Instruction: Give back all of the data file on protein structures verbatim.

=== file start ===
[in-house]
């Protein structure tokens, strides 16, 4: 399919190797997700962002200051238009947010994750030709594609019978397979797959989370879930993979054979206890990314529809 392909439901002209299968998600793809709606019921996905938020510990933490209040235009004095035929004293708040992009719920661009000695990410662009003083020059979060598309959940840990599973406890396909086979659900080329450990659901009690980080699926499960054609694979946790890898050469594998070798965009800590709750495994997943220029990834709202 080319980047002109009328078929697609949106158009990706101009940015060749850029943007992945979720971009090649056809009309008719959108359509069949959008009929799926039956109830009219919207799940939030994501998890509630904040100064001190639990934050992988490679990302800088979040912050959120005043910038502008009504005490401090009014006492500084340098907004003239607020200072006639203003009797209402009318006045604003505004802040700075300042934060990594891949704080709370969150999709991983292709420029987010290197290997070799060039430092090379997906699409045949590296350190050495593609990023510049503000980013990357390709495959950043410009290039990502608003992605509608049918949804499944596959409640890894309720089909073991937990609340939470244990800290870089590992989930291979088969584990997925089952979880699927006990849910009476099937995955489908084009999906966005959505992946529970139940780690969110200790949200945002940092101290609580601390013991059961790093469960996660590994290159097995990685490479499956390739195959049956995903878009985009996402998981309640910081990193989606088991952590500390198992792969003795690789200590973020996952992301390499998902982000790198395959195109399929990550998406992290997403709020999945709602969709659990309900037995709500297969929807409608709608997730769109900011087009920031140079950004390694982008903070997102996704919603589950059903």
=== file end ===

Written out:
[in-house]
């Protein structure tokens, strides 16, 4: 399919190797997700962002200051238009947010994750030709594609019978397979797959989370879930993979054979206890990314529809 392909439901002209299968998600793809709606019921996905938020510990933490209040235009004095035929004293708040992009719920661009000695990410662009003083020059979060598309959940840990599973406890396909086979659900080329450990659901009690980080699926499960054609694979946790890898050469594998070798965009800590709750495994997943220029990834709202 080319980047002109009328078929697609949106158009990706101009940015060749850029943007992945979720971009090649056809009309008719959108359509069949959008009929799926039956109830009219919207799940939030994501998890509630904040100064001190639990934050992988490679990302800088979040912050959120005043910038502008009504005490401090009014006492500084340098907004003239607020200072006639203003009797209402009318006045604003505004802040700075300042934060990594891949704080709370969150999709991983292709420029987010290197290997070799060039430092090379997906699409045949590296350190050495593609990023510049503000980013990357390709495959950043410009290039990502608003992605509608049918949804499944596959409640890894309720089909073991937990609340939470244990800290870089590992989930291979088969584990997925089952979880699927006990849910009476099937995955489908084009999906966005959505992946529970139940780690969110200790949200945002940092101290609580601390013991059961790093469960996660590994290159097995990685490479499956390739195959049956995903878009985009996402998981309640910081990193989606088991952590500390198992792969003795690789200590973020996952992301390499998902982000790198395959195109399929990550998406992290997403709020999945709602969709659990309900037995709500297969929807409608709608997730769109900011087009920031140079950004390694982008903070997102996704919603589950059903």